The drama at Arklow came in the 96th minute, with Worrell, the captain, snatching a 2-1 victory for the Irish youngsters. But Ray Farrugia, the Malta manager, was furious the Slovakian official had allowed so much stoppage time.
Farrugia refused to comment officially, but Luis Micallef, Malta's public relations officer, said: "It looks certain we will make a complaint to Uefa, although it will probably end up as only a gesture of principle. We know we won't qualify for the European finals, we will probably finish bottom of the group.
"But our players are very upset about being beaten like this - especially as the referee refused us an obvious penalty a few minutes before Ireland's second goal."
Ian Evans, the Republic Of Ireland manager, had some sympathy with the distraught Maltese. He said: "If I had been their manager I would probably have wanted to know why the game wasn't already over before Worrell scored.
"We got out of jail, if you like, and, of course, I was more than happy with the referee's time-keeping.
"To be honest, there were a few more hold-ups when Malta's players went down apparently injured even after the board went up to show five minutes' stoppage time.
"But I'm just pleased at the way our lads kept having a go. We were not at our best and found it hard to break down a side that just threw bodies in the way and stopped us playing any way they could, but I feel we deserved nothing less than the win."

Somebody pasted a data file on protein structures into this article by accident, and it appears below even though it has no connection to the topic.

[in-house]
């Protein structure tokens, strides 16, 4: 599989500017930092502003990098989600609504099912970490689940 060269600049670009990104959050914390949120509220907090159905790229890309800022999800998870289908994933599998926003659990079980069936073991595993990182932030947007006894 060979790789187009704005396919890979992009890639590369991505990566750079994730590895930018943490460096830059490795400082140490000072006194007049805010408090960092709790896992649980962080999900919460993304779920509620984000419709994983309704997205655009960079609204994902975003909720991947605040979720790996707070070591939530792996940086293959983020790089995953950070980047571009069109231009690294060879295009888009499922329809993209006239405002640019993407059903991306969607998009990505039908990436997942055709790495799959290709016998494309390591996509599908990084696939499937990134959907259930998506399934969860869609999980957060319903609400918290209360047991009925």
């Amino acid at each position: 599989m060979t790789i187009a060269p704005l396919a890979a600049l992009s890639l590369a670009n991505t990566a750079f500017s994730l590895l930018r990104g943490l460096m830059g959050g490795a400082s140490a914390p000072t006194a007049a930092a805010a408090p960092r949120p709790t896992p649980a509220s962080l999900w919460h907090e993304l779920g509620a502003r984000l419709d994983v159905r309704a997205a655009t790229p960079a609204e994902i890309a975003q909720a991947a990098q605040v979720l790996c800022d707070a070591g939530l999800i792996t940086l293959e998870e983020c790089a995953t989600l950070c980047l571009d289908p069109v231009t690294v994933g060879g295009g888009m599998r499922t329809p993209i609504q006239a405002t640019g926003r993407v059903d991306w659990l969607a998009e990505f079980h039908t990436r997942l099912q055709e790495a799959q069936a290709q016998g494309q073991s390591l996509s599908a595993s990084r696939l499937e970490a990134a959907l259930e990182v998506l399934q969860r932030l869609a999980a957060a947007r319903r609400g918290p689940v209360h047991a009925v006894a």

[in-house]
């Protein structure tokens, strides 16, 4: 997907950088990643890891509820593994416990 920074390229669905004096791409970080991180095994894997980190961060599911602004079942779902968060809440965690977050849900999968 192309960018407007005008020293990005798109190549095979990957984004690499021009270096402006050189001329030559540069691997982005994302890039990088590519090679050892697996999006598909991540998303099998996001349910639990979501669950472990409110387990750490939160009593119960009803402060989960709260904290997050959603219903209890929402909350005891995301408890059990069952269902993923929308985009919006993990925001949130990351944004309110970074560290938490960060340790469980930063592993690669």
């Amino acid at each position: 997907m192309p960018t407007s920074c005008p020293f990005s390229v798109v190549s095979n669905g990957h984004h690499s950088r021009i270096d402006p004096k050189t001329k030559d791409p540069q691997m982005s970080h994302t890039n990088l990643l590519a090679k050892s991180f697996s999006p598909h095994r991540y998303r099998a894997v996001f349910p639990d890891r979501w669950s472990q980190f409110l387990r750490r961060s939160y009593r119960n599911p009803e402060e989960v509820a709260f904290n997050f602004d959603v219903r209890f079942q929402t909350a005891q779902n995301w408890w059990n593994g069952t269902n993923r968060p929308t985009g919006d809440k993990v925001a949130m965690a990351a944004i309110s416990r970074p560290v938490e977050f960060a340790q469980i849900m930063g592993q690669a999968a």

Ireland's courageous effort in drawing 2-2 with Croatia last month looked like being wasted as Malta survived an early blitz and went ahead through striker Malcolm Licari on 27 minutes.
Darryl Clare came up with a quick equaliser, but Saviour Darmanin defied a barrage of largely unimaginative attacks until the Blackburn defender Worrell hit his overtime strike.
It was a big relief for Evans' team, especially after the referee had ruled in their favour with a free-kick on the edge of penalty area in the 88th minute when Thomas Morgan's mistimed tackle appeared to bring down Malta's George Mallia inside the box.
But it was a happy ending for a 4,000-plus crowd in Arklow, where schoolchildren were given the afternoon off and shops and offices closed early to celebrate the arrival of international football in the little seaside town that does not even have a senior club.Reuse content